• You can borrow information from viruses and their hosts to infer the evolutionary history of HIV (learning about its emergence as a virus that infected other primates over 100 years ago) or if this is a tree of cytomegaloviruses you can infer the history of those viruses going back over 400 MYA!
  • You can inspect a tree to see if evolution is accelerated along any of its branches. (MEGA incorporates a really neat test of accelerated evolution, and provides great documentation to help make it work.) Some researchers have studied genes that evolved very rapidly on the human lineage relative to chimpanzee and other primates, determined which of those genes are expressed in brain, and published prominent papers arguing those genes may be important in our language and cognition. In trees of mammals it has been noted that some rodents undergo accelerated evolution relative to other animals. For insulin it has been seen that the rate of evolution is quite similar across many species, with guinea pig and coypu (yes, that's coypu) selectively having a seven-folder higher rate of evolution. Why? Because relative to insulin from human, mouse, rat, dog, and whale the insulin from guinea pig and coypu happened to evolve with a distinct means of metal-binding capacity, altering the structural requirements of the insulin protein and leading to rapid changes in the specified amino acids.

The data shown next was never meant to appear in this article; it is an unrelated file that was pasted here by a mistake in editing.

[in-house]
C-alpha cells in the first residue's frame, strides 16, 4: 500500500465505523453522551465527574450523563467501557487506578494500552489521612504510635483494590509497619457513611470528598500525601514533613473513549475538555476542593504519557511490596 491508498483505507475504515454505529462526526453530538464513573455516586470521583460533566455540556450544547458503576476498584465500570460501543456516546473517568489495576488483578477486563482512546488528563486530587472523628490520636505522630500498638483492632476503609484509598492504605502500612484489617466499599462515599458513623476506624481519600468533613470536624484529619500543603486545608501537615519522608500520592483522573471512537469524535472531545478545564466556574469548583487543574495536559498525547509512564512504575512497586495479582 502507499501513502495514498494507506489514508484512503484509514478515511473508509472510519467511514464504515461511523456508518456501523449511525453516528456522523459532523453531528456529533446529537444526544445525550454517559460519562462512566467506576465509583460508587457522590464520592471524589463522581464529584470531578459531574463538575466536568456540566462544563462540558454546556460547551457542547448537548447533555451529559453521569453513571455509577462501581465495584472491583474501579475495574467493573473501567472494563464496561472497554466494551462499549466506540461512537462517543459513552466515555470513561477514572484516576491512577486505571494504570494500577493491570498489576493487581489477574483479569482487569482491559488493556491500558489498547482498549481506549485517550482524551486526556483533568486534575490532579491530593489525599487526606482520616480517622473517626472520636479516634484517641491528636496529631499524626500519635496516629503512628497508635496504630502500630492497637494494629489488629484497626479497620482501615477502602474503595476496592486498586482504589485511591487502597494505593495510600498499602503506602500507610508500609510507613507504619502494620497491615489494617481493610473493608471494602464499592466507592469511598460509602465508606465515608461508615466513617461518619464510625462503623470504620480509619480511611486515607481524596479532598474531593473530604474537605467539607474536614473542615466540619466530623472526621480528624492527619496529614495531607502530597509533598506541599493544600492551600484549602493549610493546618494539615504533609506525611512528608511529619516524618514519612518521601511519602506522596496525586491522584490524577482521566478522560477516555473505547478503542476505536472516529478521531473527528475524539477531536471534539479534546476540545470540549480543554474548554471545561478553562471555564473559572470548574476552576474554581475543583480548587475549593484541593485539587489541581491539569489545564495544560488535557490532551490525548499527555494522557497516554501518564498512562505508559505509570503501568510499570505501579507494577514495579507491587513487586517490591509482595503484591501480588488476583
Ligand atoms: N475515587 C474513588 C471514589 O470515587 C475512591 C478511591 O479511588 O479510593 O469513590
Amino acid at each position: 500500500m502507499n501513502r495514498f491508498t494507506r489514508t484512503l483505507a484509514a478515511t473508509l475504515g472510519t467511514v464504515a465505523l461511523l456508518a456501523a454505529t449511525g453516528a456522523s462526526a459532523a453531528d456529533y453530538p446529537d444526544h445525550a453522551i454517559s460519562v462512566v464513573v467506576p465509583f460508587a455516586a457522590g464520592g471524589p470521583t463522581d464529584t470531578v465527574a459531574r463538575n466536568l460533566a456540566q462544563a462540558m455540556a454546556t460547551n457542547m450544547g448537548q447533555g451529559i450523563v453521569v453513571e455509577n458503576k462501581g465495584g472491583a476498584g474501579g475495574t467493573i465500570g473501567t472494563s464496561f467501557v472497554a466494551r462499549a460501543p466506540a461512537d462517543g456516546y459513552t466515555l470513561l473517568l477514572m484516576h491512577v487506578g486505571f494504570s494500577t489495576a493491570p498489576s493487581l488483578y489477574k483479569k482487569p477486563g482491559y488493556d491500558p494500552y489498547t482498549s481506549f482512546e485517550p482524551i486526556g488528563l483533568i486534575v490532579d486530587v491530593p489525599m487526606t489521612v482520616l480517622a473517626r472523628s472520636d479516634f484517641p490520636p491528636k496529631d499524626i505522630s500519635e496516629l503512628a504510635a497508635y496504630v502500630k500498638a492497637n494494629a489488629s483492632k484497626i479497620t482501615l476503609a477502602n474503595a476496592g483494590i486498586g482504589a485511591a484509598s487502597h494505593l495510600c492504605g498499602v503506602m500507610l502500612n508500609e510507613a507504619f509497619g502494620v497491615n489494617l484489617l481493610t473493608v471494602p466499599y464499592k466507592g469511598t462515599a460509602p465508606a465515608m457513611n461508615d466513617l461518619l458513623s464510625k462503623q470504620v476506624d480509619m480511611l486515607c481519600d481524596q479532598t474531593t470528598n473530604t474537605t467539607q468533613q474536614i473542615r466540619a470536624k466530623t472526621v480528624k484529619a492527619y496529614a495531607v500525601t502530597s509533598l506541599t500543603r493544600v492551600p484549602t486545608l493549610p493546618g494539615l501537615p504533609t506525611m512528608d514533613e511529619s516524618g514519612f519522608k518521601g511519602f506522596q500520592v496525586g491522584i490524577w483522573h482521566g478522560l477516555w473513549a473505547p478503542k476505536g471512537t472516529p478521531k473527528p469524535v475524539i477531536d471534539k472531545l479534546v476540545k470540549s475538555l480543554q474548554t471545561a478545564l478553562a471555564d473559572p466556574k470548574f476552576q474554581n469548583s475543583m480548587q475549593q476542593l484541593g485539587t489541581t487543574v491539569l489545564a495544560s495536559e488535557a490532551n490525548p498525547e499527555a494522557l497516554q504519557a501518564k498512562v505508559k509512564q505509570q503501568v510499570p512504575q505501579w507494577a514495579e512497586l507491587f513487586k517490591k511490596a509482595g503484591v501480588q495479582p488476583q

• You can study the neutral rate of evolution using your tree (the neutral rate hypothesis was introduced by Motoo Kimura in a 1968 Nature paper and a 1983 book), perhaps using pseudogene sequences or fossil repetitive element sequences in your tree.